The Wisconsin Blue Book, 1923
Mack, John G. D.
The four Wisconsin capitols, pp. -52 PDF (4.0 MB)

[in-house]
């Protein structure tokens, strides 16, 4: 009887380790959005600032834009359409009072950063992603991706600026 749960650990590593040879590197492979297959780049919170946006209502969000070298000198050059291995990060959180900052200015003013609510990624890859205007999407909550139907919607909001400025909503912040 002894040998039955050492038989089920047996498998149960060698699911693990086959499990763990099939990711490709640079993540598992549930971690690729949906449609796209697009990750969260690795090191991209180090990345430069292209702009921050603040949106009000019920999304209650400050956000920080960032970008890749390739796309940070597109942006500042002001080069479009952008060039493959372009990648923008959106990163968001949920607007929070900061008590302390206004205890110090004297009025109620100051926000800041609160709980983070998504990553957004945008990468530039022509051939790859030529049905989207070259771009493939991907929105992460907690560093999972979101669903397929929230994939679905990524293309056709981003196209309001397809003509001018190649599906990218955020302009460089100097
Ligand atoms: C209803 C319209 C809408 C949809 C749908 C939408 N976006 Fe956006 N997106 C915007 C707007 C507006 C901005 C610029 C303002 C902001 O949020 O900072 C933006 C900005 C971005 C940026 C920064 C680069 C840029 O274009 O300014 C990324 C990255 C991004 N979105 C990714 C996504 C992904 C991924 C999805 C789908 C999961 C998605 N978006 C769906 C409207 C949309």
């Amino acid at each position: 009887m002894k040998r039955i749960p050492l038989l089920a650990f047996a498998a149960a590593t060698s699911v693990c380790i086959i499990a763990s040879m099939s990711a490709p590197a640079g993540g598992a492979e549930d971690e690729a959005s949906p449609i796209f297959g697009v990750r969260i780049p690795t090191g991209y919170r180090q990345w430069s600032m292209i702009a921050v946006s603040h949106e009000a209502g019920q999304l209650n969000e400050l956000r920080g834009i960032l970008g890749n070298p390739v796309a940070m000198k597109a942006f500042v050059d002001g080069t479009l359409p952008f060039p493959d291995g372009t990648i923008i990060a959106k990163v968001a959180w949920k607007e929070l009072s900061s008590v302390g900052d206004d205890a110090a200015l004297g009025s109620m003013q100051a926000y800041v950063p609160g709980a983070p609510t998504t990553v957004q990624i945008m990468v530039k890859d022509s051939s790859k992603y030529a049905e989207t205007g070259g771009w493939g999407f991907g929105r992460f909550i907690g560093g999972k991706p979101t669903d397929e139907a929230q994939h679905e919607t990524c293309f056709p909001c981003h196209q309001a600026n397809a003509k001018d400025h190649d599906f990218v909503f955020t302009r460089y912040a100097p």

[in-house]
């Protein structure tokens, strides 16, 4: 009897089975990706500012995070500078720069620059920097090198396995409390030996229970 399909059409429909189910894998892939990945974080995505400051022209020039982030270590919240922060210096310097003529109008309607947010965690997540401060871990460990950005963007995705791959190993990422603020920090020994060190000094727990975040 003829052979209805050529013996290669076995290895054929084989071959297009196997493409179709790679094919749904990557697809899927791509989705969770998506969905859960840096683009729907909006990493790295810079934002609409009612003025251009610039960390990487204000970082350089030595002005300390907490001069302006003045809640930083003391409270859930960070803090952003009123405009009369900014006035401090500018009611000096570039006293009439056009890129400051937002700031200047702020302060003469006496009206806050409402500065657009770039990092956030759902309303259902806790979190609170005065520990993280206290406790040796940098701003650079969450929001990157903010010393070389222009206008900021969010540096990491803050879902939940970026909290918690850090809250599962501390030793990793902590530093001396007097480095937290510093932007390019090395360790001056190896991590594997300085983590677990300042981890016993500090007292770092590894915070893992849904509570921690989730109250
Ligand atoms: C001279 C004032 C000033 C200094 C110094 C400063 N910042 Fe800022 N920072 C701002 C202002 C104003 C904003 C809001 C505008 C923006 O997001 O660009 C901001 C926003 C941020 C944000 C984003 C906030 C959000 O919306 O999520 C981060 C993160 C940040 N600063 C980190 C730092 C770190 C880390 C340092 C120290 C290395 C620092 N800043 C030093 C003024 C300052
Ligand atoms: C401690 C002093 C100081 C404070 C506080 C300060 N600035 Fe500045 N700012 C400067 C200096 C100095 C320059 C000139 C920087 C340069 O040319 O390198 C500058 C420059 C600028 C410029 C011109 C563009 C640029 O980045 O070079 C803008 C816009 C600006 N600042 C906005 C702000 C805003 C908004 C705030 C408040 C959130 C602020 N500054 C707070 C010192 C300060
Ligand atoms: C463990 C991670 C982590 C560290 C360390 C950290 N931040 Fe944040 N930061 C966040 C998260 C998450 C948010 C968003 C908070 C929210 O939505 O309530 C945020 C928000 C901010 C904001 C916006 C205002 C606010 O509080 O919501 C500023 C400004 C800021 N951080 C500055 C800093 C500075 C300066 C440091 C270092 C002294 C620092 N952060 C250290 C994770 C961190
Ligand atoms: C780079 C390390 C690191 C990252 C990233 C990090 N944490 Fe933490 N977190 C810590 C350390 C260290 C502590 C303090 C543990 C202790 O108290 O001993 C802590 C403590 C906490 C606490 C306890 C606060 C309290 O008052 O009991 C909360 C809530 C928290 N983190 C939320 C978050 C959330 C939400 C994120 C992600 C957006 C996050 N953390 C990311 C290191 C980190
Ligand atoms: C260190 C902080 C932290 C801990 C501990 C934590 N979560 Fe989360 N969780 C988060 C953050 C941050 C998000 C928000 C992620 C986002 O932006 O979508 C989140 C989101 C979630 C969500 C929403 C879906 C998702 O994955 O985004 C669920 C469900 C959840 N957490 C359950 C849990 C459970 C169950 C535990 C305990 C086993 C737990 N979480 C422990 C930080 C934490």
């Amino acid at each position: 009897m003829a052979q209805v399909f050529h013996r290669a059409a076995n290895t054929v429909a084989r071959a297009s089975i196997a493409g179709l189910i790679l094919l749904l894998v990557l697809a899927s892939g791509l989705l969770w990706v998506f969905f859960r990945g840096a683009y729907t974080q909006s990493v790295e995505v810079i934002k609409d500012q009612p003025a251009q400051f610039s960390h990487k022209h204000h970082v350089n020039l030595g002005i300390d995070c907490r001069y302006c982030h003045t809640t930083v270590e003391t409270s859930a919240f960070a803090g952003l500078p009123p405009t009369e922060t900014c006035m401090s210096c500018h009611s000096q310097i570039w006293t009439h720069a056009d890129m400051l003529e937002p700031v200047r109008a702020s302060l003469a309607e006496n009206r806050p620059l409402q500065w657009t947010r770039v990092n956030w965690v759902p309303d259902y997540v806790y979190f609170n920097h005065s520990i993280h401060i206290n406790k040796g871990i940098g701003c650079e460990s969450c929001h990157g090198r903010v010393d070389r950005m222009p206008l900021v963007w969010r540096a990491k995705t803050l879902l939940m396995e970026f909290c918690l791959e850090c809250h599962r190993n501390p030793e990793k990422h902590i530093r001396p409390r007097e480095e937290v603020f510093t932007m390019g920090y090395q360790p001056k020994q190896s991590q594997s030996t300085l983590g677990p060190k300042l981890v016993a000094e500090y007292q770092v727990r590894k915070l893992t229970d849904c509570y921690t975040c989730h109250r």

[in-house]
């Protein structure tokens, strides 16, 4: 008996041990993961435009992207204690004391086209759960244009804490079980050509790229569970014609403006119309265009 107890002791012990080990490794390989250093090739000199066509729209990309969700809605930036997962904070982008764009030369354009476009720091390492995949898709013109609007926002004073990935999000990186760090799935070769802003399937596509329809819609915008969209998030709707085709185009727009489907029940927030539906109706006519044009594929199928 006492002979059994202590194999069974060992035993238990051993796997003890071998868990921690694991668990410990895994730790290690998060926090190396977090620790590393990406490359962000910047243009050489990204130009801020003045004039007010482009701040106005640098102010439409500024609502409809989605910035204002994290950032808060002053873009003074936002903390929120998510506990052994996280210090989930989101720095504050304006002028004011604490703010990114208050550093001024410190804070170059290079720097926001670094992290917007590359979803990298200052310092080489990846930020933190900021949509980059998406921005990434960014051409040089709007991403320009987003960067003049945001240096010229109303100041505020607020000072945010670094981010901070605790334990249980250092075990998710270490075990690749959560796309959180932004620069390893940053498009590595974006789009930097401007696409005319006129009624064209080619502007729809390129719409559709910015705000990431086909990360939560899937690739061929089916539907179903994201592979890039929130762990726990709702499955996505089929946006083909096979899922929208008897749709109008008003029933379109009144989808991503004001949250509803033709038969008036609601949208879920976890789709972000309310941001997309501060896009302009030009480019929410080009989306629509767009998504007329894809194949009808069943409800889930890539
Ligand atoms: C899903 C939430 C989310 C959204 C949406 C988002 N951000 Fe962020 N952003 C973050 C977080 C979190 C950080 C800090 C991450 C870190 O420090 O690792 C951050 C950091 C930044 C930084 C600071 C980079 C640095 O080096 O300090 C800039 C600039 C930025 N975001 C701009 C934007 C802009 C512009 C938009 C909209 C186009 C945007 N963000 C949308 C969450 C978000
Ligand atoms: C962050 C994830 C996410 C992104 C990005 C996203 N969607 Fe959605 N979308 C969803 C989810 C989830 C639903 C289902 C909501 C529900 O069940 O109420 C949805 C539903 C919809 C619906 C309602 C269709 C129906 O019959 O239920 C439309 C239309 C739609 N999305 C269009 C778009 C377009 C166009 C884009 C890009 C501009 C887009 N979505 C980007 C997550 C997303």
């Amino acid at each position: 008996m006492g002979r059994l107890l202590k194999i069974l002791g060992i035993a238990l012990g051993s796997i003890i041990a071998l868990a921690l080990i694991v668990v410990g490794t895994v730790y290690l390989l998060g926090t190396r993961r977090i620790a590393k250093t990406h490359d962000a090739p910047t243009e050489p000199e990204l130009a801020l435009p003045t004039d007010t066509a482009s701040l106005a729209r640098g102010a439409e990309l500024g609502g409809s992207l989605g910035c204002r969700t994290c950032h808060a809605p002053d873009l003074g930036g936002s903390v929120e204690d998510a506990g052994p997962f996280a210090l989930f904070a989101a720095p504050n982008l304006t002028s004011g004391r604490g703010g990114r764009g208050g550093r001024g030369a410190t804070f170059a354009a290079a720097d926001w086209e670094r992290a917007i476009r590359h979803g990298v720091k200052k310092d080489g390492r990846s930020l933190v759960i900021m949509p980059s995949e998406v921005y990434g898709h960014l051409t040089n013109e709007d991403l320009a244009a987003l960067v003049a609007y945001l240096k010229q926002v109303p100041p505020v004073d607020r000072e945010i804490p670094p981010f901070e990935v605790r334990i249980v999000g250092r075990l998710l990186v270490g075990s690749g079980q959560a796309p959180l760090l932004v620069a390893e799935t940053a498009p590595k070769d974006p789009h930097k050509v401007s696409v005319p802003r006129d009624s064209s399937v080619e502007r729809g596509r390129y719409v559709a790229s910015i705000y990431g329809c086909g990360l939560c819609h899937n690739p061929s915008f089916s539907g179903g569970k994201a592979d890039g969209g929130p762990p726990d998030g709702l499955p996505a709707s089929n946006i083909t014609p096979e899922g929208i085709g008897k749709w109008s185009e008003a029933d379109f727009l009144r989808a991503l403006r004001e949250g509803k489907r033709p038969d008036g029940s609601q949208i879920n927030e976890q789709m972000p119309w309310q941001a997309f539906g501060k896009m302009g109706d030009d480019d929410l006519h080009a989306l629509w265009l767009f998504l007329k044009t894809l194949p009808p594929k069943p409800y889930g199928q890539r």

THE FOUR WISCONSIN CAPITOLS By JOHN G. D. MACK Wisconsin territory was created by act of congress April 20, 1836, including under this act the area of the states of Wisconsin, Minne- sota, Iowa and the portion of the two Dakotas east of the Missouri river and its northern tributary, the White Earth river, this latter being in the northwestern corner of North Dakota. It was then known that the territory would be reduced in size at a later date. The temporary seat of the territorial government was established at Belmont, a village built for the occasion with the possible hope that it might become the capital city of the future state, a hope which was soon shattered. Belmont was located in what is now Lafayette county between Platt and Belmont Mounds, landmarks visible for twenty-five miles in every direction. The site of the village is about five and one-half miles northeast of Platteville, about one-fourth mile from the present C. & N. W. railway station Leslie. The First Capitol In anticipation of the coming of the legislature, a frame building had been erected by James Atchison from whom it was rented for the use of the legislature. This building was a two-story structure with a battlement front, twenty-five by forty feet in dimensions. The timber for the building was purchased in Pittsburgh and brought down the Ohio river and up the Mississippi by steamboat and landed at Galena from whence it was hauled thirty miles to Belmont. The interior was lathed with split oak and plastered, making a very substantial frame building for the time. The territorial legislature met in this building in a forty-six day session between October 25 and December 9, 1836. A long struggle took place during this session in both the council and house of repre- sentatives in fixing the location of the future capital city, the follow- ing locations being proposed in various motions to replace Madison which was named in the bill: Fond du Lac, DuBuque, Portage, Helena, Milwaukee, Racine, Belmont, Mineral Point, Platteville, Astor, Cass- ville, Belleview, Koshkonong, Wisconsinapolis, Peru, Wisconsin City, Burlington, City of the Four Lakes, Osceola, Prairie du Chien. Madison was finally selected, probably through the efforts of Judge James Duane Doty, later governor, who had had a survey made of the present site of Madison in anticipation of its being made the capital city. Judge Doty also had surveys of Wisconsinapolis and the City of the Four Lakes, being part owner of these sites as well as of the Madison site.
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